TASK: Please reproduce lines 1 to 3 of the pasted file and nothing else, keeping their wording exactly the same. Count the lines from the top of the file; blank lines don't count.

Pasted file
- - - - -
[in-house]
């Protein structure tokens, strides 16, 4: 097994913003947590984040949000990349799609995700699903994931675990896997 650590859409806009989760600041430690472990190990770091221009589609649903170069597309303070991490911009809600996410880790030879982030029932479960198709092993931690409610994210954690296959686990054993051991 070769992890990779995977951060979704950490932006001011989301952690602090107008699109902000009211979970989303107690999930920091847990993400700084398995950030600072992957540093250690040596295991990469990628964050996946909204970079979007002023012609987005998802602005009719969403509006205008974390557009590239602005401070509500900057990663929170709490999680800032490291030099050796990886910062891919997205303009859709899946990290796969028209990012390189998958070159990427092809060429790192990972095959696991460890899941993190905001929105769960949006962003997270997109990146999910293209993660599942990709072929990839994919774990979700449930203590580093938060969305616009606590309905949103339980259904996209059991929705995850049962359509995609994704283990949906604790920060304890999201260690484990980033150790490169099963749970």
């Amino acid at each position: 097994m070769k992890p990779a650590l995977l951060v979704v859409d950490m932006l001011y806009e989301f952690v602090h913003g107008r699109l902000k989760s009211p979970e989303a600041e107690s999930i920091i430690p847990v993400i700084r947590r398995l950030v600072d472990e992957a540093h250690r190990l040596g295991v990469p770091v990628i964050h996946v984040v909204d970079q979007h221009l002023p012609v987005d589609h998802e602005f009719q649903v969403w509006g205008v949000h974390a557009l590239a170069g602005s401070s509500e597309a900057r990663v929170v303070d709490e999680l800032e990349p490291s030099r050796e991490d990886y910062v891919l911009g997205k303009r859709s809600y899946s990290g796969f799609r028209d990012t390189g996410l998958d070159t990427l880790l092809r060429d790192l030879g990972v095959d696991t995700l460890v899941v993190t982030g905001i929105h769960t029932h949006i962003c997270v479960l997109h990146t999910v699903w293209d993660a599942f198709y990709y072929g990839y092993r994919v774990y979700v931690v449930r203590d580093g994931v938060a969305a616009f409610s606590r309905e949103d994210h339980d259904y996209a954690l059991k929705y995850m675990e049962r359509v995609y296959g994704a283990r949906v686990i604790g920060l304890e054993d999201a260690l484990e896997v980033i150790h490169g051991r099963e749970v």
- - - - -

[in-house]
């Protein structure tokens, strides 16, 4: 097994913003947590984040949000990349799609995700699903994931675990896997 650590859409806009989760600041430690472990190990770091221009589609649903170069597309303070991490911009809600996410880790030879982030029932479960198709092993931690409610994210954690296959686990054993051991 070769992890990779995977951060979704950490932006001011989301952690602090107008699109902000009211979970989303107690999930920091847990993400700084398995950030600072992957540093250690040596295991990469990628964050996946909204970079979007002023012609987005998802602005009719969403509006205008974390557009590239602005401070509500900057990663929170709490999680800032490291030099050796990886910062891919997205303009859709899946990290796969028209990012390189998958070159990427092809060429790192990972095959696991460890899941993190905001929105769960949006962003997270997109990146999910293209993660599942990709072929990839994919774990979700449930203590580093938060969305616009606590309905949103339980259904996209059991929705995850049962359509995609994704283990949906604790920060304890999201260690484990980033150790490169099963749970």
């Amino acid at each position: 097994m070769k992890p990779a650590l995977l951060v979704v859409d950490m932006l001011y806009e989301f952690v602090h913003g107008r699109l902000k989760s009211p979970e989303a600041e107690s999930i920091i430690p847990v993400i700084r947590r398995l950030v600072d472990e992957a540093h250690r190990l040596g295991v990469p770091v990628i964050h996946v984040v909204d970079q979007h221009l002023p012609v987005d589609h998802e602005f009719q649903v969403w509006g205008v949000h974390a557009l590239a170069g602005s401070s509500e597309a900057r990663v929170v303070d709490e999680l800032e990349p490291s030099r050796e991490d990886y910062v891919l911009g997205k303009r859709s809600y899946s990290g796969f799609r028209d990012t390189g996410l998958d070159t990427l880790l092809r060429d790192l030879g990972v095959d696991t995700l460890v899941v993190t982030g905001i929105h769960t029932h949006i962003c997270v479960l997109h990146t999910v699903w293209d993660a599942f198709y990709y072929g990839y092993r994919v774990y979700v931690v449930r203590d580093g994931v938060a969305a616009f409610s606590r309905e949103d994210h339980d259904y996209a954690l059991k929705y995850m675990e049962r359509v995609y296959g994704a283990r949906v686990i604790g920060l304890e054993d999201a260690l484990e896997v980033i150790h490169g051991r099963e749970v």